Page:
Bachelor

A bachelor is a man who is not married (see single person) or who is not in a pair bond. It includes "men who live independently, outside of their parents' home and other institutional settings, who are neither married nor cohabitating".

Read more about Bachelor:  Etymology and Historical Meanings, Historical Examples of Bachelors (men Who Never Married)

Other articles related to "bachelor":

UNSW School Of History And Philosophy - Undergraduate Degrees Offered
... Bachelor of Science Bachelor of Arts Bachelor of Social Science. ...
UNSW School Of English, Media And Performing Arts - Undergraduate Degrees Offered
... Bachelor of Arts (with Majors in English Media, Culture and Technology Film Studies Theatre and Performance Studies and Music) Bachelor of Arts (Media and Communications) (This program is not accepting new enrolments ...
Comenius University, Faculty Of Mathematics, Physics And Informatics - Bachelor Study
... branches, the students can choose the corresponding bachelor branche of study ... Single specializations of bachelor study are Mathematical Methods in Economy, Experimental Methods of Physics and Software Development ... These branches enable to attain the Bachelor of Science degree after 3 years of study ...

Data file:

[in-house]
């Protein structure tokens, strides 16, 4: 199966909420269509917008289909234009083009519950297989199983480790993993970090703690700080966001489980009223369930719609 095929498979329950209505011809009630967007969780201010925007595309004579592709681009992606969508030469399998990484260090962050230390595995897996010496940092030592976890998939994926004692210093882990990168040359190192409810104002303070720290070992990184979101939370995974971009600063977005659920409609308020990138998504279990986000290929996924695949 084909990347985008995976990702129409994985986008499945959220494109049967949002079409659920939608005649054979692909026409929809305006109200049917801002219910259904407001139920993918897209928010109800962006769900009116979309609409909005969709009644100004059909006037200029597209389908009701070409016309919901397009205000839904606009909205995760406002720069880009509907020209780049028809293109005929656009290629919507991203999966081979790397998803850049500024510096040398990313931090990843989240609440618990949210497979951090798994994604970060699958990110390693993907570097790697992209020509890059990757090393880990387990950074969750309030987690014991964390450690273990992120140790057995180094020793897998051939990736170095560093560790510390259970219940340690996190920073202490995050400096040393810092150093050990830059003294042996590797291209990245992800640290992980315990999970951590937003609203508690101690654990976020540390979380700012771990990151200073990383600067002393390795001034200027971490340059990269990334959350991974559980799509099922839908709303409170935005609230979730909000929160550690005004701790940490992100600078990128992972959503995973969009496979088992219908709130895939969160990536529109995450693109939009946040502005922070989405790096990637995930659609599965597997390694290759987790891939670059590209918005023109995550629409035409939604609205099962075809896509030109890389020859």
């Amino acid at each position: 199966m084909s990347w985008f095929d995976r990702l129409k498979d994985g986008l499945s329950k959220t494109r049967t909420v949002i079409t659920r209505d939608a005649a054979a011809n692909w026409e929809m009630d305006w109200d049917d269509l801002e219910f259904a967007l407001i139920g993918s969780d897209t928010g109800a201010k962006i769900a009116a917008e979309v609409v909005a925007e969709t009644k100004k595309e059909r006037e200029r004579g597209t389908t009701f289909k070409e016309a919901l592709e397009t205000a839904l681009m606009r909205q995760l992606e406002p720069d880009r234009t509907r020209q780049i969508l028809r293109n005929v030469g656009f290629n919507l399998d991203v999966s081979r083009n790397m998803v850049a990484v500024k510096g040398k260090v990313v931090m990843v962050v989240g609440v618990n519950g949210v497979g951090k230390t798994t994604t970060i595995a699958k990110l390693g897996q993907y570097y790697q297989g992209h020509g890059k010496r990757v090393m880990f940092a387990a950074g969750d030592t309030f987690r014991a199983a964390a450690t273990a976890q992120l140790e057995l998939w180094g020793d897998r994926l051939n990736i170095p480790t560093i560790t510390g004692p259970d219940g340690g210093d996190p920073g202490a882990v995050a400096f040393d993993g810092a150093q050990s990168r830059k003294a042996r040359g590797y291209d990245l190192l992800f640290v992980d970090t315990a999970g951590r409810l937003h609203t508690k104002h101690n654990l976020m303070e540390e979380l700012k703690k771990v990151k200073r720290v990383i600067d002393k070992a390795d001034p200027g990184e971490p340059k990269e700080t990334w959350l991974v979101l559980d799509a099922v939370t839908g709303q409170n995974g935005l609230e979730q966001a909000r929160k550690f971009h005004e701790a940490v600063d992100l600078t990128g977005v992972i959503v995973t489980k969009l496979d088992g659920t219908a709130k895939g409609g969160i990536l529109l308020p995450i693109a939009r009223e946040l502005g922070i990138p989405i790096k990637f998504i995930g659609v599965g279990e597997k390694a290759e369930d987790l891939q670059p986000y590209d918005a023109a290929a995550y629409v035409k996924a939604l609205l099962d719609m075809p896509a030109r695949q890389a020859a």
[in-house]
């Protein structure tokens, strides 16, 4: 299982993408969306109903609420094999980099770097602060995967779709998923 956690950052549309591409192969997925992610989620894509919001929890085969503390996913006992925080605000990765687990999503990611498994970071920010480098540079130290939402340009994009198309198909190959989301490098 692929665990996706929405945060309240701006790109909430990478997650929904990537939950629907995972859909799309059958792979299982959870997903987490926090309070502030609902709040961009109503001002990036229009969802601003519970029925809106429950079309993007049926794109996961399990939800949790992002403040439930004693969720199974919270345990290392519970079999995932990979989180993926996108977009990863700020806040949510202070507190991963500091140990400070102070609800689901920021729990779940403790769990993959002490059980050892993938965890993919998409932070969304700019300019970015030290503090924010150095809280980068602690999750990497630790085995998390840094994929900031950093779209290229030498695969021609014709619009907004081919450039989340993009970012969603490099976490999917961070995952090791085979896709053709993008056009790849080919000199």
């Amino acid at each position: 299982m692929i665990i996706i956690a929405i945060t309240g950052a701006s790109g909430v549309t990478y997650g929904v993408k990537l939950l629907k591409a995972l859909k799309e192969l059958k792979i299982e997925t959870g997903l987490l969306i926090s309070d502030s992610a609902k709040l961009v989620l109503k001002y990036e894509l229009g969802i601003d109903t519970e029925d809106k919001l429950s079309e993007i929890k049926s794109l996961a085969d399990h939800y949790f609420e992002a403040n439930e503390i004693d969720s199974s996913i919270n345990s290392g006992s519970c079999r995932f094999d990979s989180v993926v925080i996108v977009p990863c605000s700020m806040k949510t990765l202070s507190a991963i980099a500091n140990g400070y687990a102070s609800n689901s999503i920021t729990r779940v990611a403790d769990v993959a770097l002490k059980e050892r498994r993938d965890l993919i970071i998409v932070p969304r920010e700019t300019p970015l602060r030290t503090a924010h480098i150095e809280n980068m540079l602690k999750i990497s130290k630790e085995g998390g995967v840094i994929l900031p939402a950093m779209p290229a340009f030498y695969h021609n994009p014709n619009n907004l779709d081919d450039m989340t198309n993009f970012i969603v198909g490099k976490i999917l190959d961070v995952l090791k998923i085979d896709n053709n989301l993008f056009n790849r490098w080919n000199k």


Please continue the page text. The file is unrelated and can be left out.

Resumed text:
Grace Annie Lockhart
22, 1855 – May 18, 1916) was the first woman in the British Empire to receive a Bachelor's degree ... She received a Bachelor of Science ... New Brunswick, Canada in 1874 and graduated with a degree of Bachelor of Science and English Literature on May 25, 1875 ...
Historical Examples of Bachelors (men Who Never Married)
... Heraclitus Plato Epicurus Horace Plotinus Augustine Aquinas da Vinci Copernicus Raphael Brahe Galileo Descartes Pascal Locke Spinoza Newton Leibniz Bayle Vivaldi Handel Pope Voltaire Hume Smith Kant Gibbon Beethoven Schopenhauer Buchanan Schubert Chopin Kierkegaard Thoreau Brahms James Van Gogh Nietzsche Kafka Tesla Sartre. ...

Famous quotes containing the word bachelor:

    Never trust a husband too far, nor a bachelor too near.
    Helen Rowland (1875–1950)

    ‘I told him, Look at all those fightings and killings down there,
    What’s the matter? Why don’t you put a stop to it?
    ‘I try, he said—That’s all he could do, he looked tired. He’s a bachelor so long, and he likes lentil soup.’
    Allen Ginsberg (b. 1926)

    When a bachelor of philosophy from the Antilles refuses to apply for certification as a teacher on the grounds of his color I say that philosophy has never saved anyone. When someone else strives and strains to prove to me that black men are as intelligent as white men I say that intelligence has never saved anyone: and that is true, for, if philosophy and intelligence are invoked to proclaim the equality of men, they have also been employed to justify the extermination of men.
    Frantz Fanon (1925–1961)